How to Evaluate Enrichment
You’ve looked for inspiration online, gathered some materials, put together a new enrichment item, and have given it to your animal. How do you know that the enrichment is doing its job?
The purpose of enrichment is to stimulate an animal to promote their physical and mental well being. That stimulation should elicit some sort of behavioral response in the animal—whether it be increased activity, more time spent foraging, stalking and hunting behaviors, etc—that enhances the animal’s physical and mental welfare. In short, enrichment should be designed and given with a behavioral goal in mind. So, to determine whether or not you’ve created an “effective” enrichment item, all you need to do is a little bit of observation to see if your enrichment item is promoting your behavioral goal(s).
Options for Evaluating Enrichment
Interaction time Rating
Enrichment is rated on a numerical scale based on how much time animals spent interacting with an enrichment item
Best For: Institutions/care staff with little time to evaluate enrichment OR if the animal receiving the enrichment has a small behavioral repertoire (i.e. a goldfish or a bullfrog)
Pros: This method is not very time consuming, has a very simple rating system, and virtually anyone can conduct these evaluations
Cons: This system only tells you about the amount of time an animal spent directly engaging with enrichment. It fails to determine if the enrichment elicited the behaviors it was intended for. Also keep in mind that the sheer presence of an enrichment item might alter an animal's behavior, even if they don't interact with it. This method of observation won't determine behavioral impact.
To fully understand how an animal uses an enrichment item and rate each one more effectively, we reccommend using Option 2.
Behavior & Activity Rating
Enrichment is rated based on how well it elicited the specific behaviors it was designed to encourage
Best For: Institutions looking for a more comprehensive enrichment evaluation, places using enrichment to combat undesirable behaviors and boredom, places with interns/volunteers able to complete the evaluation
Pros: This method will give you a lot more information about the effects of an enrichment item and will help you make more informed decisions about animal care and enrichment
Cons: More time consuming and involved than the numerical system. Interns and volunteers may need to be trained to identify species-specific behaviors before conducting the observation.
How to Conduct Option 1: Interaction Time Rating
Watch the animal for a minimum of 15 minutes, and record the start and end timestamps of when the animal is directly interacting with the enrichment item.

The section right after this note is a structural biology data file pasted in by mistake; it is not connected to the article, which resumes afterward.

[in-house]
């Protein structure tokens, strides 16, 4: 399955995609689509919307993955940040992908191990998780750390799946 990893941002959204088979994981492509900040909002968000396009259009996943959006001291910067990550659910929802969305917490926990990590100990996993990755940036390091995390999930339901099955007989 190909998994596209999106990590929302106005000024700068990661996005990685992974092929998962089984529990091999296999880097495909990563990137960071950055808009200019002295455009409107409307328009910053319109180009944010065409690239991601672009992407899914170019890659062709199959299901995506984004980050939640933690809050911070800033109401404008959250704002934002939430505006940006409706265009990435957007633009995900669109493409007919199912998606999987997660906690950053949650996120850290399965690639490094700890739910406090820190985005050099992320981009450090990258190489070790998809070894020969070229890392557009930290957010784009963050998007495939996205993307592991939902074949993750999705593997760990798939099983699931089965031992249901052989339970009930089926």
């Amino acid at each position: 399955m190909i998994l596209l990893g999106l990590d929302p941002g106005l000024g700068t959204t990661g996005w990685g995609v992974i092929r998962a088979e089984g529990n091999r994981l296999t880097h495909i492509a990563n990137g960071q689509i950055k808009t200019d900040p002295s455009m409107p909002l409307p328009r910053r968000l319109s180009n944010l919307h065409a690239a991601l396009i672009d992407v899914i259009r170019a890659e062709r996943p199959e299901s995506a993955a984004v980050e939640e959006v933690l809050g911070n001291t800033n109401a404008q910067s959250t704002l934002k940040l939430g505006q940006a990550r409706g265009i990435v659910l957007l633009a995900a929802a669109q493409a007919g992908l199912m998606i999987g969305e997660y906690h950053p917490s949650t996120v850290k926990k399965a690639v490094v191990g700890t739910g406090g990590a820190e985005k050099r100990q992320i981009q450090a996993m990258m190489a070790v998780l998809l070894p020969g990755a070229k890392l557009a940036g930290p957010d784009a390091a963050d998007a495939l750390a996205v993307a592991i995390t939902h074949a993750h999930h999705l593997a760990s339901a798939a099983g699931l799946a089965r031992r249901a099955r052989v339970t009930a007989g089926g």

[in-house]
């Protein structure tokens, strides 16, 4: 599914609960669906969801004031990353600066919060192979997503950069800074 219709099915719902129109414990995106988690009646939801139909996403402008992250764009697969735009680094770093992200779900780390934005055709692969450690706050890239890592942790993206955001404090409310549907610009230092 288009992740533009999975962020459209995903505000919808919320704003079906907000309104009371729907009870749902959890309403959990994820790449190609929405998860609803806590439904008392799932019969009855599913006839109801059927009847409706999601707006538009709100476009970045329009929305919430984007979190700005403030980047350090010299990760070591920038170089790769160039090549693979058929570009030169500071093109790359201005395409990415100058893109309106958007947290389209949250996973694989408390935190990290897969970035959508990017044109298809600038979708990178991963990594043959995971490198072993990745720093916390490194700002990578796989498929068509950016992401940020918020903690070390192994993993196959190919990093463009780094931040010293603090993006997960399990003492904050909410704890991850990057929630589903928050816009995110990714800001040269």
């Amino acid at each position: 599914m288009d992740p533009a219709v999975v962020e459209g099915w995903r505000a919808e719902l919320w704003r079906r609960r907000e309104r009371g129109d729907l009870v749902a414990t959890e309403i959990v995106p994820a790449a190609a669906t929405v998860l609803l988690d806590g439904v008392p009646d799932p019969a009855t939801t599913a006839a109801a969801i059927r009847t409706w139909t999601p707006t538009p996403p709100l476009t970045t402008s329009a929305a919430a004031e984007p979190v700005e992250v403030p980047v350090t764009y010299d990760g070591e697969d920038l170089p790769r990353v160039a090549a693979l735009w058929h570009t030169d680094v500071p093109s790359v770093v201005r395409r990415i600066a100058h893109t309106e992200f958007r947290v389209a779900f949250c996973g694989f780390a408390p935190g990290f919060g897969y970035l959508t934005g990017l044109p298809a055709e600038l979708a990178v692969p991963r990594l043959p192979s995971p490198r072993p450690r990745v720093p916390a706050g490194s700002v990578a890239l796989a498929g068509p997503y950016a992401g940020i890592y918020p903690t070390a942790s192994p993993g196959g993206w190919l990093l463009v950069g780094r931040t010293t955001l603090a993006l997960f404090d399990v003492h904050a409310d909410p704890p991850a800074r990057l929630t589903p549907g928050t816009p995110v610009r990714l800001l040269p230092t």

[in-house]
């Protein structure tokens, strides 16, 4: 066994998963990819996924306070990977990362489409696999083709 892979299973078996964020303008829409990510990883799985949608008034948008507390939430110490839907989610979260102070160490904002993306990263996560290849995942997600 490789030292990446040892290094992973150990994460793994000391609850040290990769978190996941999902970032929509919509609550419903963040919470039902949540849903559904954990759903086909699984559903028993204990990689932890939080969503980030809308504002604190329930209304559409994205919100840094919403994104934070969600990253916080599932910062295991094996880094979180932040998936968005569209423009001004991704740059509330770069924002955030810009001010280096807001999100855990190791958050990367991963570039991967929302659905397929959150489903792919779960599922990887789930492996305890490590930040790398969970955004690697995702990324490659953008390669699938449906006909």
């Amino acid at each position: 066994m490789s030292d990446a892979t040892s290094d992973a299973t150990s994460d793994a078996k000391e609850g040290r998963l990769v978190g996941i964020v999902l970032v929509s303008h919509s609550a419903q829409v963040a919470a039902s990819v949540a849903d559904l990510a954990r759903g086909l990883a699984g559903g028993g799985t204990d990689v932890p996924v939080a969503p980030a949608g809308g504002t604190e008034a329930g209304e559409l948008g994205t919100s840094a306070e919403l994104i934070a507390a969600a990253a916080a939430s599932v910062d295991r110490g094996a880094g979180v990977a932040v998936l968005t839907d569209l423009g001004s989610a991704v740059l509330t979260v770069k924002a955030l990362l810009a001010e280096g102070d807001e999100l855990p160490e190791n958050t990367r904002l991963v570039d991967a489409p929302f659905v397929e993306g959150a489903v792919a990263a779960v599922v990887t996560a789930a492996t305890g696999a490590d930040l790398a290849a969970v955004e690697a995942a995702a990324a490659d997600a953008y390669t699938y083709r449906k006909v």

When you’re finished, determine what percentage of time the animal spent interacting with the enrichment item. Use this value to give your enrichment a numerical rating. Our favorite version (found to the right) was developed by Kristin Froyd at the Pueblo Zoo.
How to Conduct Option 2: Behavior & Activity Rating
Grab a pen, some paper, and a stopwatch. Decide how long you’re going to observe the animal. We recommend at least 15 minutes. Note: it’s generally much easier to observe one animal at a time.
Write down what time you began observations. Your observations should begin when the animal received the enrichment.
Write down all of the behaviors that the animal does during the observation period, and record the timestamp at which the behavior began. Be sure to record if the behaviors are direct interactions with the enrichment item (i.e. “smelling” and “smelling enrichment” have an important distinction—the latter is a direct interaction with the enrichment item). Do this for the entirety of the observation.
Analyze your observations.
Use the rating scales below, which have been adapted from Kristin Froyd's enrichment protocol at Pueblo Zoo, to analyze your observations. This method encompasses four key components of enrichment in the analysis, including time the animal spent directly engaging with enrichment, the animal’s activity level while the enrichment was present, level of effort required by the caretakers, and goal achievement. Choose which value best matches your observations for each category.
Interest in Enrichment
Once you’ve completed your enrichment evaluation, you can catalogue it and use the data you’ve gained from the evaluation to make informed decisions about your animal’s care. If you have a special event at your facility and you’d like to increase the likelihood that your animal will be active, choose an enrichment item that scored highly on the “animal activity” scale. If you’d like to encourage your animal to forage instead of performing a stereotypic behavior, choose an enrichment item that scored highly in the “goal achievement” category for foraging.
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